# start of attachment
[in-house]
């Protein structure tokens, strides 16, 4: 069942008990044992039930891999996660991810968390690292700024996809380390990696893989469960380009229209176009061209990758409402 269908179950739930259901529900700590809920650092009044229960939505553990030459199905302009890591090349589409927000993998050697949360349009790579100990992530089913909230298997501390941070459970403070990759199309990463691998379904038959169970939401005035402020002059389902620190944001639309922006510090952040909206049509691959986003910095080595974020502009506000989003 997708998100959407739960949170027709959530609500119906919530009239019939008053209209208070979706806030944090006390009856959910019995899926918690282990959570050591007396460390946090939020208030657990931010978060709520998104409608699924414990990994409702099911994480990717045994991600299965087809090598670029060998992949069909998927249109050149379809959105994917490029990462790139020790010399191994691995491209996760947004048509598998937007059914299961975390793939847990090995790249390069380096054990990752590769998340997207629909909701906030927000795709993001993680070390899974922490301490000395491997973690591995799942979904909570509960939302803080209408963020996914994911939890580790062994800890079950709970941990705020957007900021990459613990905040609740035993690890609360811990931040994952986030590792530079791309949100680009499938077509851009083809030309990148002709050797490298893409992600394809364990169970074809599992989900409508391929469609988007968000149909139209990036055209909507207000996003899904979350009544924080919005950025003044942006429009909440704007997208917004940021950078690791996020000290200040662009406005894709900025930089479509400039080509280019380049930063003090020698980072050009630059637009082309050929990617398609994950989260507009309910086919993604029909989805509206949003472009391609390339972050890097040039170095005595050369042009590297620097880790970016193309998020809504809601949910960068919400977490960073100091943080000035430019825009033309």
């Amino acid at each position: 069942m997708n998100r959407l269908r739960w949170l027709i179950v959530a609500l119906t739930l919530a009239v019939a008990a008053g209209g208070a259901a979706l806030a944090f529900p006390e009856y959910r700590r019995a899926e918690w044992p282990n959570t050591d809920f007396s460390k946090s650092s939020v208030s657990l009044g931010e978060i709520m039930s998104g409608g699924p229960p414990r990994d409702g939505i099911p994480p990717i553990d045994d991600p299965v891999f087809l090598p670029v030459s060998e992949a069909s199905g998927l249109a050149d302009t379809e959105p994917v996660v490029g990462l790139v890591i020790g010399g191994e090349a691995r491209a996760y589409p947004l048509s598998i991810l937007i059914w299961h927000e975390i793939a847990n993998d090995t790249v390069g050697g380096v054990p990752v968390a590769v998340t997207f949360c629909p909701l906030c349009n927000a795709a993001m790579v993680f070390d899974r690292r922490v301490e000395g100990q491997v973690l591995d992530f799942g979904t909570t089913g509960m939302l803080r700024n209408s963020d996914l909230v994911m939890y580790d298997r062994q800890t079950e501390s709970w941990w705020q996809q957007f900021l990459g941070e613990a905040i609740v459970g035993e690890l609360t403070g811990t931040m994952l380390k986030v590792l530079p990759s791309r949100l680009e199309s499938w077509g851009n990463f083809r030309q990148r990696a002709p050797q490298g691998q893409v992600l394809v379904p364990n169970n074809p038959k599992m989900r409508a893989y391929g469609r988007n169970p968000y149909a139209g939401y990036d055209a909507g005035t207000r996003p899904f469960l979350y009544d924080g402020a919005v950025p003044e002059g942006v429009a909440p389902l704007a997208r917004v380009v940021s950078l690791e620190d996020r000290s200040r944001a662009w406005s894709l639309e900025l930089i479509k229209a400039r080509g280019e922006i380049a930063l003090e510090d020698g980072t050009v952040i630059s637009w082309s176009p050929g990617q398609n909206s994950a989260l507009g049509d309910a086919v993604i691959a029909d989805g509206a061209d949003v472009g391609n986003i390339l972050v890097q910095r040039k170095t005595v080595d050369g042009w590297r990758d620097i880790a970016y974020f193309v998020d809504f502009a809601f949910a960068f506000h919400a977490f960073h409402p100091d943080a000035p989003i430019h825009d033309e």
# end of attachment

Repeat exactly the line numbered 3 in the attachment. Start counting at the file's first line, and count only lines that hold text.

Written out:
């Amino acid at each position: 069942m997708n998100r959407l269908r739960w949170l027709i179950v959530a609500l119906t739930l919530a009239v019939a008990a008053g209209g208070a259901a979706l806030a944090f529900p006390e009856y959910r700590r019995a899926e918690w044992p282990n959570t050591d809920f007396s460390k946090s650092s939020v208030s657990l009044g931010e978060i709520m039930s998104g409608g699924p229960p414990r990994d409702g939505i099911p994480p990717i553990d045994d991600p299965v891999f087809l090598p670029v030459s060998e992949a069909s199905g998927l249109a050149d302009t379809e959105p994917v996660v490029g990462l790139v890591i020790g010399g191994e090349a691995r491209a996760y589409p947004l048509s598998i991810l937007i059914w299961h927000e975390i793939a847990n993998d090995t790249v390069g050697g380096v054990p990752v968390a590769v998340t997207f949360c629909p909701l906030c349009n927000a795709a993001m790579v993680f070390d899974r690292r922490v301490e000395g100990q491997v973690l591995d992530f799942g979904t909570t089913g509960m939302l803080r700024n209408s963020d996914l909230v994911m939890y580790d298997r062994q800890t079950e501390s709970w941990w705020q996809q957007f900021l990459g941070e613990a905040i609740v459970g035993e690890l609360t403070g811990t931040m994952l380390k986030v590792l530079p990759s791309r949100l680009e199309s499938w077509g851009n990463f083809r030309q990148r990696a002709p050797q490298g691998q893409v992600l394809v379904p364990n169970n074809p038959k599992m989900r409508a893989y391929g469609r988007n169970p968000y149909a139209g939401y990036d055209a909507g005035t207000r996003p899904f469960l979350y009544d924080g402020a919005v950025p003044e002059g942006v429009a909440p389902l704007a997208r917004v380009v940021s950078l690791e620190d996020r000290s200040r944001a662009w406005s894709l639309e900025l930089i479509k229209a400039r080509g280019e922006i380049a930063l003090e510090d020698g980072t050009v952040i630059s637009w082309s176009p050929g990617q398609n909206s994950a989260l507009g049509d309910a086919v993604i691959a029909d989805g509206a061209d949003v472009g391609n986003i390339l972050v890097q910095r040039k170095t005595v080595d050369g042009w590297r990758d620097i880790a970016y974020f193309v998020d809504f502009a809601f949910a960068f506000h919400a977490f960073h409402p100091d943080a000035p989003i430019h825009d033309e």